Thank you for all the 'best wishes' and 'get well soon's. As well as the occasional 'What? Your doctor follows you on Twitter? Cool.'

As previously mentioned, on Sunday I literally dragged myself from my sick bed to go and see Ben Hur Live! at the O2 arena in Greenwich. To be honest, had it been virtually anything else I would have forgone the experience, but how often do you get to see a Roman based theatrical extravaganza? It even promised a real chariot race. You'd have to be sick indeed to miss that.

I haven't been to the O2 since it was the much maligned Millennium Dome. It has changed a lot but the disabled parking is still rubbish. According to my wheelchair, the £10 reserved disabled parking slot we had pre-booked was 1km from the actual arena. Needless too say, we missed the very start of the show where Judah Ben Hur is born in Jerusalem on the same night as another baby is born in Bethlehem. We joined the story when Judah is reunited with his Roman childhood friend, Massala.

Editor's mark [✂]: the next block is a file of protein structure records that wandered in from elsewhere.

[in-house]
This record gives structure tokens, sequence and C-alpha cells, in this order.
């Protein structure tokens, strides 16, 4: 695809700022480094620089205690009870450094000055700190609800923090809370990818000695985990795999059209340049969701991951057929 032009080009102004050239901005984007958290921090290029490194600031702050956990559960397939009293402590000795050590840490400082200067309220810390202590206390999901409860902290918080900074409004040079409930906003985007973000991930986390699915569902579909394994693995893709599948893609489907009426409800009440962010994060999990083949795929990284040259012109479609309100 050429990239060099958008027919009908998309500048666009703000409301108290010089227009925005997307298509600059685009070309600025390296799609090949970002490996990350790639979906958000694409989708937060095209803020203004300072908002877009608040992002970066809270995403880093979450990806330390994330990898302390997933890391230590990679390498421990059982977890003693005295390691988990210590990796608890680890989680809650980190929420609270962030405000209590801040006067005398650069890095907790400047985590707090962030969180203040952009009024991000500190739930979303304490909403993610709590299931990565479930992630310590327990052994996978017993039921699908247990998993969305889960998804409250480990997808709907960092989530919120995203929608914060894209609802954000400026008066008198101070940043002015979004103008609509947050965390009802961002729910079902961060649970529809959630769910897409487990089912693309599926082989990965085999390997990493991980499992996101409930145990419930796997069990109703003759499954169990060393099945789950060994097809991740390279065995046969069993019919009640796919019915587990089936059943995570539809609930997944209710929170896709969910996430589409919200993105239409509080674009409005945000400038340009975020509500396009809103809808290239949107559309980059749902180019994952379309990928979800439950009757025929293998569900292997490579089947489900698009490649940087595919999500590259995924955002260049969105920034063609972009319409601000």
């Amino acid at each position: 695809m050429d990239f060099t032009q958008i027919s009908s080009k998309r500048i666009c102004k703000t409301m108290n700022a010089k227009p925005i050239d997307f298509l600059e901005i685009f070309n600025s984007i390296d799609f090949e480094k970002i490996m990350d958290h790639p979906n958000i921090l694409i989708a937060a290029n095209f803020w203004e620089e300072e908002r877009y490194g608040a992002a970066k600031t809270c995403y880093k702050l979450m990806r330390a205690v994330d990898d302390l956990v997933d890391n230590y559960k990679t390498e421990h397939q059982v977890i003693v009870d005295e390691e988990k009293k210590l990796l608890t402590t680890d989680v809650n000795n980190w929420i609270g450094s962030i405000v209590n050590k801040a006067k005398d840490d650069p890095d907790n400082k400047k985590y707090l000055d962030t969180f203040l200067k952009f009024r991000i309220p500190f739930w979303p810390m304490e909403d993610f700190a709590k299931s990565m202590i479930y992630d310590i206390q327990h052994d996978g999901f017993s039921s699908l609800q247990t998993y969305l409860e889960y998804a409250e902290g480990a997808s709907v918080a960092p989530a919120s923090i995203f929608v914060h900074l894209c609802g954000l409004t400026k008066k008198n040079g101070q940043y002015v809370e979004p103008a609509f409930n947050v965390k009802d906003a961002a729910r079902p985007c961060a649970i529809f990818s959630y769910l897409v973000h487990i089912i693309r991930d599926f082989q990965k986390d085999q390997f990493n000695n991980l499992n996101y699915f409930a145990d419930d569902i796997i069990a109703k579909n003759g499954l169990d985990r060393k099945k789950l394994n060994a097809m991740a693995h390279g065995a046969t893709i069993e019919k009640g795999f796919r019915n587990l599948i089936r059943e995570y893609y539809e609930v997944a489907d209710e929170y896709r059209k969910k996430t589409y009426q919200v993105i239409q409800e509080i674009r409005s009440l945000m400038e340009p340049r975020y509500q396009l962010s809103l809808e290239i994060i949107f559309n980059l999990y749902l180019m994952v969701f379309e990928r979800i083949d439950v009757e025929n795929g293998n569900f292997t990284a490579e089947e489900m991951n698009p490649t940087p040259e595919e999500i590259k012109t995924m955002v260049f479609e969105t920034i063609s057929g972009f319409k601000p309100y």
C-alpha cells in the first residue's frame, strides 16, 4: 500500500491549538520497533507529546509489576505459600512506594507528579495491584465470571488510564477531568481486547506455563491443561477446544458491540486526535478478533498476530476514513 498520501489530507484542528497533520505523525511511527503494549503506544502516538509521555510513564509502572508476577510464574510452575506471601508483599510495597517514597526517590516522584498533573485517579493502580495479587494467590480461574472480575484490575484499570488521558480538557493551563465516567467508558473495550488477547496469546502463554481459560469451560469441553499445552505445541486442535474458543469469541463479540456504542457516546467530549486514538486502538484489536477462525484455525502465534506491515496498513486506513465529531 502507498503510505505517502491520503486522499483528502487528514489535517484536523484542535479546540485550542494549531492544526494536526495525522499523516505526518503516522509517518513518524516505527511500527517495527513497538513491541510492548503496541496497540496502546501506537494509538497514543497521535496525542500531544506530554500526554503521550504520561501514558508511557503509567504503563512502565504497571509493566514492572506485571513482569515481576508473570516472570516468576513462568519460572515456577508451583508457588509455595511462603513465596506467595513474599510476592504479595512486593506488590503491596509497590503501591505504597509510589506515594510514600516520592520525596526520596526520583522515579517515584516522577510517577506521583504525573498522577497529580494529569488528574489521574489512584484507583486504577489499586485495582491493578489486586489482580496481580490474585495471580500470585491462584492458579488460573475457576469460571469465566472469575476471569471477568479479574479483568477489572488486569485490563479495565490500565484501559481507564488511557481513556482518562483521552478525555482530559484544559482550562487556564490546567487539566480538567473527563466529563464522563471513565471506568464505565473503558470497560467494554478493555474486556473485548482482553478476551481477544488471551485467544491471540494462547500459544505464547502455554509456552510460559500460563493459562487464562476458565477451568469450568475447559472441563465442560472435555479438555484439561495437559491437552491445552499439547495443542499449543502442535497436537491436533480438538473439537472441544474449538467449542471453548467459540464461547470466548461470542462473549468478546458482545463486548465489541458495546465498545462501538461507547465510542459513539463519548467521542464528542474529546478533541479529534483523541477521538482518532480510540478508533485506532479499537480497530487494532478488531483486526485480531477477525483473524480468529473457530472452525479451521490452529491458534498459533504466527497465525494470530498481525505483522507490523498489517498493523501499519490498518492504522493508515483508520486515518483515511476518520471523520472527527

The stage show pretty much follows the plot of the Charlton Heston film and includes a spectacular sea battle against pirates, a Bacchanalian party, gladiatorial fights and, of course, the famous chariot race. And yes, four teams of four horses pulling chariots raced around the arena in a (carefully choreographed) thrilling race, complete with wheel falling off accident. I loved every minute and would heartily recommend it to you when the show returns in early January next year.